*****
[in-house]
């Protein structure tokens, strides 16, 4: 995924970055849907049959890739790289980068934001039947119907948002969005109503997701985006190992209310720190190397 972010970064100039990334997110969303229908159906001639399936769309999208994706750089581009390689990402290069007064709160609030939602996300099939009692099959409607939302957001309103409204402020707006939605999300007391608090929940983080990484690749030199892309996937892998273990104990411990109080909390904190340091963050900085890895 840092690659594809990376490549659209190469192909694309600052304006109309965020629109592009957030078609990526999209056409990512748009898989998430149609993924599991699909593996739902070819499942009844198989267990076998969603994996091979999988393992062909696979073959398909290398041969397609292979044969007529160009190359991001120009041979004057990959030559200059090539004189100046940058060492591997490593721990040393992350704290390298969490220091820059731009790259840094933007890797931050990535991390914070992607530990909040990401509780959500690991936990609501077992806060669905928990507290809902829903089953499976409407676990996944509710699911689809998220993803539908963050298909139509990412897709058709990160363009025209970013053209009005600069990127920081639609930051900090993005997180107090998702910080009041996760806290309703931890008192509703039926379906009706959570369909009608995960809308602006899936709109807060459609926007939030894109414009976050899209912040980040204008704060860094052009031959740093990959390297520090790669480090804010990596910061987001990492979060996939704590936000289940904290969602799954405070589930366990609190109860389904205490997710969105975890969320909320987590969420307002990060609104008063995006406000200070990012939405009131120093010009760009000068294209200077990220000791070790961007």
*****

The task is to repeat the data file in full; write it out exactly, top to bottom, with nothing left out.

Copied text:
[in-house]
């Protein structure tokens, strides 16, 4: 995924970055849907049959890739790289980068934001039947119907948002969005109503997701985006190992209310720190190397 972010970064100039990334997110969303229908159906001639399936769309999208994706750089581009390689990402290069007064709160609030939602996300099939009692099959409607939302957001309103409204402020707006939605999300007391608090929940983080990484690749030199892309996937892998273990104990411990109080909390904190340091963050900085890895 840092690659594809990376490549659209190469192909694309600052304006109309965020629109592009957030078609990526999209056409990512748009898989998430149609993924599991699909593996739902070819499942009844198989267990076998969603994996091979999988393992062909696979073959398909290398041969397609292979044969007529160009190359991001120009041979004057990959030559200059090539004189100046940058060492591997490593721990040393992350704290390298969490220091820059731009790259840094933007890797931050990535991390914070992607530990909040990401509780959500690991936990609501077992806060669905928990507290809902829903089953499976409407676990996944509710699911689809998220993803539908963050298909139509990412897709058709990160363009025209970013053209009005600069990127920081639609930051900090993005997180107090998702910080009041996760806290309703931890008192509703039926379906009706959570369909009608995960809308602006899936709109807060459609926007939030894109414009976050899209912040980040204008704060860094052009031959740093990959390297520090790669480090804010990596910061987001990492979060996939704590936000289940904290969602799954405070589930366990609190109860389904205490997710969105975890969320909320987590969420307002990060609104008063995006406000200070990012939405009131120093010009760009000068294209200077990220000791070790961007």